Habit track this for a month. There’s something immensely satisfying about rewarding yourself with filling in a square for each day that you’ve achieved your goal. If it doesn’t seem to be working at all (i.e. if you notice half your days or more aren’t filled in), pick something simpler – instead of tracking each day you eat no sugar, track each day where you don’t have have a sugar-free breakfast, or you don’t snack (or both!) If you can feel that it’s working a bit, you might want to give it another month before you change tactics. If you’re finding it easy, i.e. pretty much all your days are filled in, you might want to up your game next month – instead of tracking each day you eat no sugar, track each day you don’t eat or drink anything containing sugar. Alternatively, if it’s almost “too easy” to track this habit, it might be that you simply don’t need to track it next month. If you’re already eating no sugar, consider focusing on another aspect of your eating, such as having 3 well spaced-out meals, or getting enough fresh vegetables.
The idea behind habit trackers is that in the moment, it’s sometimes hard to see the big picture. It’s really important that it’s there – but having big goals and finding the motivation to do something every day are two completely different things. The thought process for daily habit trackers should be “I want to tick this off today as it’s not very hard to do and I enjoy ticking things off”. Additionally, you should go easy on yourself when using habit trackers. I have, in the past, used things like “clean something”, and literally picking up a piece of rubbish off the floor will count as cleaning something. The key is little and often. It’s not about perfection, it’s about repetition and mindset.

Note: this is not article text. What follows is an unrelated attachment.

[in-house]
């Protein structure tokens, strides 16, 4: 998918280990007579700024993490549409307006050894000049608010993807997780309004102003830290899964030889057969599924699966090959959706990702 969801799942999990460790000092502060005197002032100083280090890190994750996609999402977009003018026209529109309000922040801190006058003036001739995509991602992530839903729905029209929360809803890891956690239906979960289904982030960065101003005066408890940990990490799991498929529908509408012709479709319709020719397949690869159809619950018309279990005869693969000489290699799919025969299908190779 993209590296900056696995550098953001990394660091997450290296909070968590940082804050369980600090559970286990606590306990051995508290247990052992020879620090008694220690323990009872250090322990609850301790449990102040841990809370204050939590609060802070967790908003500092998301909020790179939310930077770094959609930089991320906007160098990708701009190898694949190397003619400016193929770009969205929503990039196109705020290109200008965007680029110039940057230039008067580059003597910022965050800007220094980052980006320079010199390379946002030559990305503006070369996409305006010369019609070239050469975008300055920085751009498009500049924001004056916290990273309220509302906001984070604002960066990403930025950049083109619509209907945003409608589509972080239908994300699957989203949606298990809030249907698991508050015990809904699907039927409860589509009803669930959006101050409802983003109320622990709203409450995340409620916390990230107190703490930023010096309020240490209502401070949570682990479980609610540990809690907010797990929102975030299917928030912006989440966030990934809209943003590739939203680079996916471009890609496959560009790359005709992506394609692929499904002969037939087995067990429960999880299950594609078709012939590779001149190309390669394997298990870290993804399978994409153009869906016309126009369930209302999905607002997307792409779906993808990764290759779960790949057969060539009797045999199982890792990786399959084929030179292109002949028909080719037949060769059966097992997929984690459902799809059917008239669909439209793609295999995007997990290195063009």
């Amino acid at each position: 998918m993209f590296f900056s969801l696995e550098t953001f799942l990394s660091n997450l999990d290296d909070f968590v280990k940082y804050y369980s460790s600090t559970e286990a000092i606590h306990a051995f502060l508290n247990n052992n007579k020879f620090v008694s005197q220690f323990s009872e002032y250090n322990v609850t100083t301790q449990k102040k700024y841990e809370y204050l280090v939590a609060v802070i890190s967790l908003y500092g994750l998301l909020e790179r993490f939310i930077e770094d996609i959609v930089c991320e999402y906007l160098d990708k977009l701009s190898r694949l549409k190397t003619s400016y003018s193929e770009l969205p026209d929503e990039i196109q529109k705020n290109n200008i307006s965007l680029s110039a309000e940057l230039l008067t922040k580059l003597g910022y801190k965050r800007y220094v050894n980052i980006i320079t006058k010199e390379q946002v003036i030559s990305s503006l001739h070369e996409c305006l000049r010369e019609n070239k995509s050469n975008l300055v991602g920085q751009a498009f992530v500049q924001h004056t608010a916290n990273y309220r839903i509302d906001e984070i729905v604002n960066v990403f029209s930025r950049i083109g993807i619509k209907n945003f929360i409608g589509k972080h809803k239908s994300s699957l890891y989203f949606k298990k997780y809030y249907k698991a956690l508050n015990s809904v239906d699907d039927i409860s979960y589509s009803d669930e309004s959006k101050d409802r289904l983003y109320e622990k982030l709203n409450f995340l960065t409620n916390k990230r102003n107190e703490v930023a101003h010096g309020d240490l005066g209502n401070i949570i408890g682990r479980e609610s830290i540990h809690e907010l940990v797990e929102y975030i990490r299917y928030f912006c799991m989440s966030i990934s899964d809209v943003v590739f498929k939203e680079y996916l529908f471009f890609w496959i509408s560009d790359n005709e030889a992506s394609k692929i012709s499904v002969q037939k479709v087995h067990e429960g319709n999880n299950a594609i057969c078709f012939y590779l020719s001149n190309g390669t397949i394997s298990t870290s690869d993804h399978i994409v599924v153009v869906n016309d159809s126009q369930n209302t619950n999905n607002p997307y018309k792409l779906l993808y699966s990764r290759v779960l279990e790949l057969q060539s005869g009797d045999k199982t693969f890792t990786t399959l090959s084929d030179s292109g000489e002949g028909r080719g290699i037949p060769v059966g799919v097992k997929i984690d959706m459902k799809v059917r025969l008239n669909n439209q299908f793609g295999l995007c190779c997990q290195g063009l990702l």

My 2019 habit trackers:
Get up earlier: be in bed by midnight,
Exercise more: go to either dance or yoga once a week
Keep a clean house: make sure there are no dirty dishes when you go to bed
4. Give yourself the tools to achieve your daily goal. You can’t buy good habits, but a bit of targeted spending can go a long way. For example, I found that I don’t like flossing unless I have a really specific brand of floss sticks (I know, I know) – so I ordered 3 packs of that brand, and now that I’m no longer worried I’ll run out, I can floss to my hearts content. My top, top tip for trying to eat healthy is increasing your food budget. This may not be an option for everyone, but if you at all have the scope to stop worrying about the price of food, then do so. Healthy food isn’t cheap. If you are on more of a budget, it’s still very much possible to eat healthy food – it’ll just require slightly more effort!
My 2019 habit tools:
Get up earlier: night-time candle and night-time tea
Exercise more: membership to yoga and dance studios
Keep a clean house: spice racks and wicker boxes to organise the kitchen, and always staying stocked up on cleaning supplies
5. You’ll stop noticing – it just becomes habit.
After a couple months when it gets to the stage where you don’t think about your habits too much, you’ll start seeing the bigger picture more. It’ll be easier to focus on the overall goals, and to remember why you wanted them in the first place. You can stop tracking at this point – although if you notice yourself slipping up you can always go back!
Remember: with habit tracking each new month is a complete reset. Each new day is a reset in some sense. It’s not all about January and new year’s resolutions!!